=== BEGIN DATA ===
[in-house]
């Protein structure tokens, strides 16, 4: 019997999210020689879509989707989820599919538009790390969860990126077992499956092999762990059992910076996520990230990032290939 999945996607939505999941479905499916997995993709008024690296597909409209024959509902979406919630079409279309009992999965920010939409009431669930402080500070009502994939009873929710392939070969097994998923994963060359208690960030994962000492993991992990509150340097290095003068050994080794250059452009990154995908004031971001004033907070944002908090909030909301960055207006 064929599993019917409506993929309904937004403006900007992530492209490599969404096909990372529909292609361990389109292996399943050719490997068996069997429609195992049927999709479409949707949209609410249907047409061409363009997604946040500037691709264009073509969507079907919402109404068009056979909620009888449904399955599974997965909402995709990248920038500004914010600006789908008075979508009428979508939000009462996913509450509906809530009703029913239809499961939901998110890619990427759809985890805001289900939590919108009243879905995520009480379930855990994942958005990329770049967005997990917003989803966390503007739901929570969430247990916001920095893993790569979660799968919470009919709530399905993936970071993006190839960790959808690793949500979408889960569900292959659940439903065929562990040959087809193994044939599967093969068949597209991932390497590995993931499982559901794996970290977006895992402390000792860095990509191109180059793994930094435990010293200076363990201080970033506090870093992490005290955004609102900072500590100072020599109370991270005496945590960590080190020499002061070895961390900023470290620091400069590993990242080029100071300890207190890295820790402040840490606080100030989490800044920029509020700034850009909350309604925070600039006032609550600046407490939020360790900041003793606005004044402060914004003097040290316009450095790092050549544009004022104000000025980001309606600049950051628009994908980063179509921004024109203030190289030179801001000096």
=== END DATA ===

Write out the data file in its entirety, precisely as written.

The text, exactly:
[in-house]
């Protein structure tokens, strides 16, 4: 019997999210020689879509989707989820599919538009790390969860990126077992499956092999762990059992910076996520990230990032290939 999945996607939505999941479905499916997995993709008024690296597909409209024959509902979406919630079409279309009992999965920010939409009431669930402080500070009502994939009873929710392939070969097994998923994963060359208690960030994962000492993991992990509150340097290095003068050994080794250059452009990154995908004031971001004033907070944002908090909030909301960055207006 064929599993019917409506993929309904937004403006900007992530492209490599969404096909990372529909292609361990389109292996399943050719490997068996069997429609195992049927999709479409949707949209609410249907047409061409363009997604946040500037691709264009073509969507079907919402109404068009056979909620009888449904399955599974997965909402995709990248920038500004914010600006789908008075979508009428979508939000009462996913509450509906809530009703029913239809499961939901998110890619990427759809985890805001289900939590919108009243879905995520009480379930855990994942958005990329770049967005997990917003989803966390503007739901929570969430247990916001920095893993790569979660799968919470009919709530399905993936970071993006190839960790959808690793949500979408889960569900292959659940439903065929562990040959087809193994044939599967093969068949597209991932390497590995993931499982559901794996970290977006895992402390000792860095990509191109180059793994930094435990010293200076363990201080970033506090870093992490005290955004609102900072500590100072020599109370991270005496945590960590080190020499002061070895961390900023470290620091400069590993990242080029100071300890207190890295820790402040840490606080100030989490800044920029509020700034850009909350309604925070600039006032609550600046407490939020360790900041003793606005004044402060914004003097040290316009450095790092050549544009004022104000000025980001309606600049950051628009994908980063179509921004024109203030190289030179801001000096």